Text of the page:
The European “Candidate List of substances of very high concern for Authorisation” which applies in the European Union, Norway, Iceland, Liechtenstein, and Northern Ireland has last been updated on 17 January 2023. It contains 233 entries. Each entry corresponds to a substance, or a group of substances, which are either already subject to authorisation or intended to be added to the list of substances subject to authorisation (REACH Annex XIV).
There are significant differences between this EU/EEA/NI Candidate list and its equivalents in the UK or in Switzerland, although all three lists stem from the same origin.
The “UK Candidate List of substances of very high concern (SVHCs) for authorisation” was copied from the EU Candidate list as it was on 31 December 2020 and has not been modified since then. This means that it still contains only 209 entries, including the latest inclusions of 25 June 2020.
From the “Initial assessments of substances added to the EU Candidate List in 2021” performed by the Health and Safety Executive (HSE) and the Environment Agency and published on 28 January 2022, it appears that the British authorities decided to examine the substances which were not yet on the UK list in the light of the UK market’s specificities. The substances were provisionally allocated to one of three groups: • Group 1: Call for evidence and regulatory options management analysis (RMOA). Dioctyltin dilaurate and phenol are examples. • Group 2: Possible RMOA but of lower priority. Concerns Tetraglyme and Lysmeral. • Group 3: No action under UK REACH at this time. Bisphenol B and Resorcinol are examples of substances belonging to this group.
These different procedures may well result in some of the substances never making it into the UK Candidate list.
In Switzerland, the Candidate list is known as Annex 3 of the Chemicals Ordinance (ChemO). It is available in three languages on the website of the Common notification authority for chemicals. It too originates from the EU. There is however a delay between the inclusion of new entries in the EU and the inclusion of those same entries in Annex 3 ChemO. The latter currently contains 223 entries. EU’s entries of June 2022 and January 2023 are not yet included.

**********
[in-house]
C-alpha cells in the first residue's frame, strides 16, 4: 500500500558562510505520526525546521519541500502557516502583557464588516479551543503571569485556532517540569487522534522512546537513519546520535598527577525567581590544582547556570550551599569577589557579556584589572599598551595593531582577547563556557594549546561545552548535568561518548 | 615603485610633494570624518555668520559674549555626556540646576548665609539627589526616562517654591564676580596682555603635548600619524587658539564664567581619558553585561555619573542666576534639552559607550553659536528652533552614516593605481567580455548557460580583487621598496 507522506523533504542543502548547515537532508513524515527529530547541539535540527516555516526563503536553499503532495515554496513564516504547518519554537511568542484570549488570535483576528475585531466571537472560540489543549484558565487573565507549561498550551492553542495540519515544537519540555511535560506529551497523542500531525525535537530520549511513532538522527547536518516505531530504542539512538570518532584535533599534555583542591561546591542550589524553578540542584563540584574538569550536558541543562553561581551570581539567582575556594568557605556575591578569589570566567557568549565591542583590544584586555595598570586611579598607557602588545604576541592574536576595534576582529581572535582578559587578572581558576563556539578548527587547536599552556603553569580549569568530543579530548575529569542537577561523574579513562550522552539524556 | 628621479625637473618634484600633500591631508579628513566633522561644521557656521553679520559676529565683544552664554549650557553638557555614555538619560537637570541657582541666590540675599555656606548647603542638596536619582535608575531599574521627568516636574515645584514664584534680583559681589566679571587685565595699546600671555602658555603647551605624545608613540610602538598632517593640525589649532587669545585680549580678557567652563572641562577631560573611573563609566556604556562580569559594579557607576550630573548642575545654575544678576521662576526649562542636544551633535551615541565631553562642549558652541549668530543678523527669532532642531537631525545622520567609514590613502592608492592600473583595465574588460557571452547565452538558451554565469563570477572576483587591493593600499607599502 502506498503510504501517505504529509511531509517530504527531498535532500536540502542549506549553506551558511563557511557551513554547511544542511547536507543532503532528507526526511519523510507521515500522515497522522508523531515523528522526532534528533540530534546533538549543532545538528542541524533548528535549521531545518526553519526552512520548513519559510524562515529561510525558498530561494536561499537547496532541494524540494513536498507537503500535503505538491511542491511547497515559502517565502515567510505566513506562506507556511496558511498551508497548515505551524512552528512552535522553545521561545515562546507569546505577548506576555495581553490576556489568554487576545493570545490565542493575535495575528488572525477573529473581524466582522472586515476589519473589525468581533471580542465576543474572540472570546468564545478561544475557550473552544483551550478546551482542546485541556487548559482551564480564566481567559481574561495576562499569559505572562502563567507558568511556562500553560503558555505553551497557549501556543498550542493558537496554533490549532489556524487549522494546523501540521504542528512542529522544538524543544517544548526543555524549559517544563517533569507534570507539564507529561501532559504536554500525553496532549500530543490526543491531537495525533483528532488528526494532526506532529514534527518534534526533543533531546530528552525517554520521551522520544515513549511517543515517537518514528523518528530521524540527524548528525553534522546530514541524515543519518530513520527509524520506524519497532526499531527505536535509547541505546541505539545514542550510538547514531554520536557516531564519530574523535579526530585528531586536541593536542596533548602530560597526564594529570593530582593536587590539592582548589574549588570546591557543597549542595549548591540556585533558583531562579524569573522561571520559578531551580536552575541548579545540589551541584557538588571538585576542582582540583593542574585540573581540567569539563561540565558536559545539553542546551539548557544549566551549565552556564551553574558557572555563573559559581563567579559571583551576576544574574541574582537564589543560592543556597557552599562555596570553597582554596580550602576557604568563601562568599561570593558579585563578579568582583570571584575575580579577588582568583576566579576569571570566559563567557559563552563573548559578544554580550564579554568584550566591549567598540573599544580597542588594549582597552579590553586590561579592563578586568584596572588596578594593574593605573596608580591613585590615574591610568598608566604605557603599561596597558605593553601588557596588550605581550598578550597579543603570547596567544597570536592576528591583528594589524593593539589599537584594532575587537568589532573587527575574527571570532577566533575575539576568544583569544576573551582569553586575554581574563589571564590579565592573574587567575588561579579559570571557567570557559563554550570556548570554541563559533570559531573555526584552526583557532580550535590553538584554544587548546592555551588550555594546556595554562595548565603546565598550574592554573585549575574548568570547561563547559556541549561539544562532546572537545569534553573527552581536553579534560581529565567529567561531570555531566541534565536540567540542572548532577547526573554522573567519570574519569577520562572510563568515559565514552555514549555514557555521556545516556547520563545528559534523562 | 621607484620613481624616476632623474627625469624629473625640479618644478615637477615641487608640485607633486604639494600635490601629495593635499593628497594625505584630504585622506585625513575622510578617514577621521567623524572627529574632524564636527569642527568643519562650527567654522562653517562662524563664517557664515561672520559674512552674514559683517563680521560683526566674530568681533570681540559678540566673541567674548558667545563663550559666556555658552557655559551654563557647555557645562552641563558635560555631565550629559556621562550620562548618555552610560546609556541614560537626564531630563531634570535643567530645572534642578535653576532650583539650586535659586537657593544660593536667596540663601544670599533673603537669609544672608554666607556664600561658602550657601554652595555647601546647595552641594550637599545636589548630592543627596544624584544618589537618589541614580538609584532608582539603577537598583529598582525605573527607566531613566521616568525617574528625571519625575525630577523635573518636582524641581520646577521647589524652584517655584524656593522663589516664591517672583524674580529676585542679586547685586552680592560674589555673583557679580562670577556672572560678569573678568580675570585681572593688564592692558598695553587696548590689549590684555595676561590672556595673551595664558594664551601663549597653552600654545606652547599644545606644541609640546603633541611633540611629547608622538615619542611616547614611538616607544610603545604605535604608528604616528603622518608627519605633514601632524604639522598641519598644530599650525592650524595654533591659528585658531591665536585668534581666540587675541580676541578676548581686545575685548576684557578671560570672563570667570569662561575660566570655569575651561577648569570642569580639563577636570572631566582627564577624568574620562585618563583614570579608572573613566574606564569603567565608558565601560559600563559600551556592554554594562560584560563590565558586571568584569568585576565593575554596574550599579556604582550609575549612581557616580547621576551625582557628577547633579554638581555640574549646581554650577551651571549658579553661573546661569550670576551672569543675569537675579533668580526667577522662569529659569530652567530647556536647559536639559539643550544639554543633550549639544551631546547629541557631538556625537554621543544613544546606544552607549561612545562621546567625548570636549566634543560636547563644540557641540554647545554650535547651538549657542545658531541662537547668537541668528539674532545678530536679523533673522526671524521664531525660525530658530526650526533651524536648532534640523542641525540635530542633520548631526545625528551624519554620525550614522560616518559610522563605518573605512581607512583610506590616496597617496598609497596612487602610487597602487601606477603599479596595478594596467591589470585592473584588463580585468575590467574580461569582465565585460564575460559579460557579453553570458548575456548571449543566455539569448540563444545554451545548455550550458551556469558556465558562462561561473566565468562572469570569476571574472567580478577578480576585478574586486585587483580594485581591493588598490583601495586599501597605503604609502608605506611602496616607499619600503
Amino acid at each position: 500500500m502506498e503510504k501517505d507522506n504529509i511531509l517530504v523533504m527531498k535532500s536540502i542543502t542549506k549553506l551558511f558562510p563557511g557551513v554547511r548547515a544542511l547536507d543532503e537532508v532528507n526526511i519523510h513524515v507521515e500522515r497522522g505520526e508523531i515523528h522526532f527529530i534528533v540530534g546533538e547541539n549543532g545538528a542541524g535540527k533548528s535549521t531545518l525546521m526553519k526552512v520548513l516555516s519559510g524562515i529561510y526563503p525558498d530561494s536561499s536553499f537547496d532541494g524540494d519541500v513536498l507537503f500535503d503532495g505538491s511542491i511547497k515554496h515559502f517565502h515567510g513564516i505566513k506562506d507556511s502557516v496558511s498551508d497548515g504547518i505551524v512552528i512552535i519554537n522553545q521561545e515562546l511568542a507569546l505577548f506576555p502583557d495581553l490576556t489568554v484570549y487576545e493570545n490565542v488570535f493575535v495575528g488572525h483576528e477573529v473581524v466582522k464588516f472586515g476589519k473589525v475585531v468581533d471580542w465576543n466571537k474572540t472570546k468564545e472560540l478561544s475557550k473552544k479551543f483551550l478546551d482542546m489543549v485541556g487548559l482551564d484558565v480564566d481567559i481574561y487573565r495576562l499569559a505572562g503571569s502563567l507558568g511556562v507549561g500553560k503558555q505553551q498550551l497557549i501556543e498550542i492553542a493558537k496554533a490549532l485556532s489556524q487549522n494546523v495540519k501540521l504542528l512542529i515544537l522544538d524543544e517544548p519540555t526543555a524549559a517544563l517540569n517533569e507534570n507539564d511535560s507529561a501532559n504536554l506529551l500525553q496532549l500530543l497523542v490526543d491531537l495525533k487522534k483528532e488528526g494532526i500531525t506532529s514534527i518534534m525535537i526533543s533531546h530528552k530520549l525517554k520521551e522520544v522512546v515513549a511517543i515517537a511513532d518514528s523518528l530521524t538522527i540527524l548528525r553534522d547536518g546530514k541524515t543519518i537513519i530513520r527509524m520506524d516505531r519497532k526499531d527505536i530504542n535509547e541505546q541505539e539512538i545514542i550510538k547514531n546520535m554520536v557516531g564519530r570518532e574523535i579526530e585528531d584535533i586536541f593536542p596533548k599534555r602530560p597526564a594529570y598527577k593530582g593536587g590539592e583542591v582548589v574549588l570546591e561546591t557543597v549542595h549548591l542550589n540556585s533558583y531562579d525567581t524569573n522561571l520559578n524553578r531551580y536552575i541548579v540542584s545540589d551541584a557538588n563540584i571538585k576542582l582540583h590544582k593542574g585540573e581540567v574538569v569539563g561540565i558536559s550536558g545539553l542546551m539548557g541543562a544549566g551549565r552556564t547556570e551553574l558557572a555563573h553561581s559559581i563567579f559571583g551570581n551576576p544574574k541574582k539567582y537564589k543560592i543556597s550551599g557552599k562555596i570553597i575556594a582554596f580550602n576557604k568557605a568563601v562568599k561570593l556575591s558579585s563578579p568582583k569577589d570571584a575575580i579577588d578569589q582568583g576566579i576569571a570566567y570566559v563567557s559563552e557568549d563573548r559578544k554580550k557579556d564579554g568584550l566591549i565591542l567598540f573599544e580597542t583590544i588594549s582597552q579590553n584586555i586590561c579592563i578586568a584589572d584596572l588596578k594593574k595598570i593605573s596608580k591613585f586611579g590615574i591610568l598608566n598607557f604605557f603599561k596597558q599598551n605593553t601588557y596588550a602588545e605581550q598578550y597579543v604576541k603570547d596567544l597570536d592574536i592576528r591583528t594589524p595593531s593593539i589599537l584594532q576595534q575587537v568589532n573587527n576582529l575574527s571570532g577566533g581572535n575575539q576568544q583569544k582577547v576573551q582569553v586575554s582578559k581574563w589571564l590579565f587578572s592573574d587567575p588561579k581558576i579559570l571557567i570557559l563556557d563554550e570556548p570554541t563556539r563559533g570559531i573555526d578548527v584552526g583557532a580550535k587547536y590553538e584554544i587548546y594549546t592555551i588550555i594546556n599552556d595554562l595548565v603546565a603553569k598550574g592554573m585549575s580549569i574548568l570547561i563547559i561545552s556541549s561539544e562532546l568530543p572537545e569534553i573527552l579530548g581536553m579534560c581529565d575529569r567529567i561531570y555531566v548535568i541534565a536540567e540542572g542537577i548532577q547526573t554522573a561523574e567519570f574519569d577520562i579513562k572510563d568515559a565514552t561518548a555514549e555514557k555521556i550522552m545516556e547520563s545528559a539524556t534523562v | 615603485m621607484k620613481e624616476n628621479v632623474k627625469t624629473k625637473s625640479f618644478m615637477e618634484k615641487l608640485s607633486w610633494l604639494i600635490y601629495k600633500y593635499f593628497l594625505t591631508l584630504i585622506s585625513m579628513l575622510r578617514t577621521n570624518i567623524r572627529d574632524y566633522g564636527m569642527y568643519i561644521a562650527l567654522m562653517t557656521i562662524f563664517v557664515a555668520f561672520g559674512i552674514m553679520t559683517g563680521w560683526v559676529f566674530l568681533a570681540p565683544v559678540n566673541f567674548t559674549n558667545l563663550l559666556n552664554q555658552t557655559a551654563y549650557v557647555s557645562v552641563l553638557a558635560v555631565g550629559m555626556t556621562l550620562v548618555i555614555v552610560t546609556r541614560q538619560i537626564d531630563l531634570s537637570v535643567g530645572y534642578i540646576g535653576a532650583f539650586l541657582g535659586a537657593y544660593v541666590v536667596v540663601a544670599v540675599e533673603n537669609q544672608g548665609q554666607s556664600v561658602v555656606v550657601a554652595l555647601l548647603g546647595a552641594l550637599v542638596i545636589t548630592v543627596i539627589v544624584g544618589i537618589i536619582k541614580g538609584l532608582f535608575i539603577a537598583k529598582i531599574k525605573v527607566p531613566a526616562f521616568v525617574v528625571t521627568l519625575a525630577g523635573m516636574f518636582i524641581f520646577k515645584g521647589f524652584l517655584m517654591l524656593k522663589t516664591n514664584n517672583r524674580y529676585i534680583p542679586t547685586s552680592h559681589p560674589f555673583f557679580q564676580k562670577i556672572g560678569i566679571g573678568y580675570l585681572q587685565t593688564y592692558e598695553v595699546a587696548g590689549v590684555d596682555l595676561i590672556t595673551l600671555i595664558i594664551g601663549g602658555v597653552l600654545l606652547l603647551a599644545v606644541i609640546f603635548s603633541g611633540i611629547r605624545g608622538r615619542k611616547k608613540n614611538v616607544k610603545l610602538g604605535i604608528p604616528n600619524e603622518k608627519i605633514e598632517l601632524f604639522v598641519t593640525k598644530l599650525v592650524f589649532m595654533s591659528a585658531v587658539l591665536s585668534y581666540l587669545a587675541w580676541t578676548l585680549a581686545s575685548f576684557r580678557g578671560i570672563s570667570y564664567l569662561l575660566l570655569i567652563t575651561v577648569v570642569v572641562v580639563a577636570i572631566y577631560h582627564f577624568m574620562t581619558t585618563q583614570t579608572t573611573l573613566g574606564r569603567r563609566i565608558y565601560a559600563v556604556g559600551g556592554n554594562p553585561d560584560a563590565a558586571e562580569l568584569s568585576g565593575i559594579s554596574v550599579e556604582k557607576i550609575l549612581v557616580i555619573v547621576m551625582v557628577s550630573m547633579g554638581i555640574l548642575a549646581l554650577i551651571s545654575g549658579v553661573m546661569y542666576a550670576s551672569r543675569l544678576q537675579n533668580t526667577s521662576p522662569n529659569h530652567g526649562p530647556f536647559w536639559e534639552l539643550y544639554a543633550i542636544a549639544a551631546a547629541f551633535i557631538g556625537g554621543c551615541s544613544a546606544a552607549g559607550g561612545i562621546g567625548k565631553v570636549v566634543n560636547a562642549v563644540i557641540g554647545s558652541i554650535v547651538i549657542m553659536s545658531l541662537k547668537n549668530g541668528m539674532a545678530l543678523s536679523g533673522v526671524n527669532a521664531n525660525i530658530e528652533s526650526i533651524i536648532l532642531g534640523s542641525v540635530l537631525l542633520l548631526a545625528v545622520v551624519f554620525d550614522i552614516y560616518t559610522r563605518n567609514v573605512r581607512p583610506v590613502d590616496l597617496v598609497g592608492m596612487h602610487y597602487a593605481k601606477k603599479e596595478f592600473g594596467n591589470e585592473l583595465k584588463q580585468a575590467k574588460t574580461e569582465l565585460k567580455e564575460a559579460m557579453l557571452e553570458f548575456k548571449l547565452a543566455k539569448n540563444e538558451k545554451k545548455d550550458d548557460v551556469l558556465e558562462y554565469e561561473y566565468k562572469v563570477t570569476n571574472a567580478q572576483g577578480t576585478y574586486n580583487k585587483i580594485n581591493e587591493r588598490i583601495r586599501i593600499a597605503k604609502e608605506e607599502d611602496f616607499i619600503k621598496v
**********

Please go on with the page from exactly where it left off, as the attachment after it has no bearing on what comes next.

In this case, it seems that there is no wish to assess the substances separately considering information or criteria specific to Switzerland. The delay is just the consequence of the procedures that need to be followed in order to duly amend Annex 3 ChemO.
The duty to communicate information on SVHCs in articles is present in all three legislations and, in practice, triggered by the publication of each list update on the appropriate website.
The provisions in Art. 33 of EU REACH, Art. 33 of UK REACH, and Art. 71 ChemO are quite similar. In ChemO, for example (translation courtesy of Fedlex): “1 Anyone who commercially supplies an object containing a substance of very high concern in a concentration greater than 0.1 % by weight must provide the following information: a. the name of the substance concerned; b. all the information required to allow safe use of the object, insofar as this is available to the supplier. 2 This information must be provided free of charge: a. to professional users or traders: without being so requested; b. to private users: on request within 45 days.”
The distinct duty to notify SVHCs in articles under certain conditions exists under EU REACH and under UK REACH. Notifications must be submitted to the relevant “agency”: ECHA or HSE. The duty to notify substances in articles in UK REACH is identical to the provisions under EU REACH.
There is no equivalent provision in the Swiss legislation. However, Article 5 ChemO requires manufacturers of objects containing substances listed in Annex 3 to assess whether these substances may endanger human health (directly or indirectly) or the environment when these objects are used as intended, or in a foreseeable manner, or when they are appropriately disposed of.